Nine months after 39,000 tons of coal ash spilled into the Dan River from a decommissioned power plant in North Carolina the ultimate environmental, economic and legal consequences remain unknown.
The community most immediately and most visibly affected by the spill was Danville in Southside Virginia where residents were shocked to see the river's surface covered with a sickly gray film the morning after the release.
Duke Energy – owner of the power plant – has been able to retrieve 3,000 tons of ash from the Dan and says the rest will dissipate.
It's windy and cold – too cold for mid Autumn – alongside one of several dams built on the river to serve the textile mills that once helped make Danville Virginia's wealthiest city. The mills, along with the tobacco industry and much of that wealth are gone now. The one thing Danville has always been able to count on is the river that gave it its name. And now there's reason to worry about that.
“36,000 of coal ash remain in the river, that did not disappear.”
Frank Holleman is an attorney with the Southern Environmental Law Center. He was in Danville for a panel discussion about the effects of the spill. The Dan River is no longer gray – it hasn't been for a long time now. The coal ash is out of sight on the bottom. But Holleman talks about a recent study that led researchers to believe it won't stay there.
“Coal ash sinks to the bottom so it's not normally in the water column. But during hot weather when the biological and heat conditions are right there can occur what they call eruptions of things like arsenic into the water column.”
Summer brings not only heat conditions to Danville but often drought conditions as well. Barry Dunkley is in charge water treatment for the city.
“During the drought situation, that's a good point, the flow gets real low.”
And brings coal ash closer to the surface.
“We don't know what going to happen so to speak so we just have to wait and see as we go through the summer next summer and learn some more when we go through that dry period plus not only drought but temperature's up too so that's what we’ve got to look for.”
Dunkley stresses his confidence that coal ash can be filtered out of drinking water and residents need not worry about what comes out of the tap.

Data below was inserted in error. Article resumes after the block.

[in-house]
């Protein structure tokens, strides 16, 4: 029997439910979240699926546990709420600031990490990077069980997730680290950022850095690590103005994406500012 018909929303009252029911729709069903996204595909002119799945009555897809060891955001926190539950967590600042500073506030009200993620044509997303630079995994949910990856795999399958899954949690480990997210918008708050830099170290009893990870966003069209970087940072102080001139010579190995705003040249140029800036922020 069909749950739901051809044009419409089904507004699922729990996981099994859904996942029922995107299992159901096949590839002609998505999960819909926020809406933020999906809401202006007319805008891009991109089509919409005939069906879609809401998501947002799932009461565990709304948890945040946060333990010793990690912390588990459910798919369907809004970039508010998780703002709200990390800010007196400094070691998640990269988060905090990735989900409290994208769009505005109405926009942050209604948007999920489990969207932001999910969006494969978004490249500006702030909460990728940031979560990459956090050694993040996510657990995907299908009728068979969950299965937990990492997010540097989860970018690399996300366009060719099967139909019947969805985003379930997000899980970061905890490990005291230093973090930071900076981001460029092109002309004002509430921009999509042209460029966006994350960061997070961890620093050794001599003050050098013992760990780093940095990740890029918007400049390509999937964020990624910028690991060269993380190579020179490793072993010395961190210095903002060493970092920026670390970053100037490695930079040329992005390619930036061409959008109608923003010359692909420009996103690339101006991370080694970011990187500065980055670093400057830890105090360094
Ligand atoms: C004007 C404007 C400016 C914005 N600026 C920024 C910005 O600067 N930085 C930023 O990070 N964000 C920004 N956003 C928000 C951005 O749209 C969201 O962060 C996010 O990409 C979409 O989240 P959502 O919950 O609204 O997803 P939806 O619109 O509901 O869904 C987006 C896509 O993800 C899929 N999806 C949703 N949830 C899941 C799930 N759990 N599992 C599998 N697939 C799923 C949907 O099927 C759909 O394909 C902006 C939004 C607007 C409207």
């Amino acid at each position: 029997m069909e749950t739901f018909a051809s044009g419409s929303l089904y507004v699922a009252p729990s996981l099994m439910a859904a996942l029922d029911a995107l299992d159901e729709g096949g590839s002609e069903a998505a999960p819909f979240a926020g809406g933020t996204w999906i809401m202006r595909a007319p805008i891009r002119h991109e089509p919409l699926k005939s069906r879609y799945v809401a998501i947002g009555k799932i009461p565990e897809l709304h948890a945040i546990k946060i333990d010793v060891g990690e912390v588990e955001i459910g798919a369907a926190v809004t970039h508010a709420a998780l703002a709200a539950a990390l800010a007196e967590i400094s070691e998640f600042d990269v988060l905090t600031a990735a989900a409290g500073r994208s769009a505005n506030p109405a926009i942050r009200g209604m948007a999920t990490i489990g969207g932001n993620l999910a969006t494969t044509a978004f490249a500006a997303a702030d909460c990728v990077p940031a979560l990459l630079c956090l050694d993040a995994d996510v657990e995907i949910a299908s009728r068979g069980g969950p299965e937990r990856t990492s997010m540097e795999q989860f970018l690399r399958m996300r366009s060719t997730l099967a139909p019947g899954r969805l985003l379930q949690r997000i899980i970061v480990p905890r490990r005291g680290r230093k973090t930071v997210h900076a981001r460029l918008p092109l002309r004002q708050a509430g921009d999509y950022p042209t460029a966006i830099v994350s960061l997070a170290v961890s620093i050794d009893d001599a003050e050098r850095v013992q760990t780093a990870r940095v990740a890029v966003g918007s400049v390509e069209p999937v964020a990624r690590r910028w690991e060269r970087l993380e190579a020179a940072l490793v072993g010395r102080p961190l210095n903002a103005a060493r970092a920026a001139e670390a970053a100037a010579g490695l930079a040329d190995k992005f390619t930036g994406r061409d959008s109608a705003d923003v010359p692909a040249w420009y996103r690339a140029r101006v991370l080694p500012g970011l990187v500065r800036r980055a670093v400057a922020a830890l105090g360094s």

One thing Brian Williams with the Dan River Basin Association is very worried about is the perception of the Dan River, especially among potential visitors.
“And if you just Google Dan River you'll see coal ash. That's a very obvious way to see what kind of an impact this has had.”
If tourists stay away the growing businesses that run river excursions will be in trouble.
“People who know Eden, North Carolina and they know Danville and they know the Dan River associate it with the coal ash spill. That's something we have to overcome.”
That's one part of the economic issue. Another is here on the banks of the river in the center of Danville where rows of once empty warehouses are being transformed into commercial and residential spaces. Danville resident Hollis Stauber says the river is critical to this reawakening.
“The River District is coming alive in downtown Danville. The economic side of downtown is starting to look back towards the river. The new Y is a huge new facility that's right on the river facing the river. So all this is the reason that we want our river to shine.”
And if it doesn't shine, attorney Frank Holleman says the $10-million Duke Energy has promised to communities along the river is woefully inadequate and he reminds us about the legal variable in the equation.
“And that's going to be part of the issue when it gets added up, what Duke should compensate for and the public should insist that Duke pay the full cost of the harm it's done to the river that will be there for decades to come. “
Among those suing Duke over the spill are environmentalists, the state of North Carolina and some of the company's own shareholders. No trial dates have been set.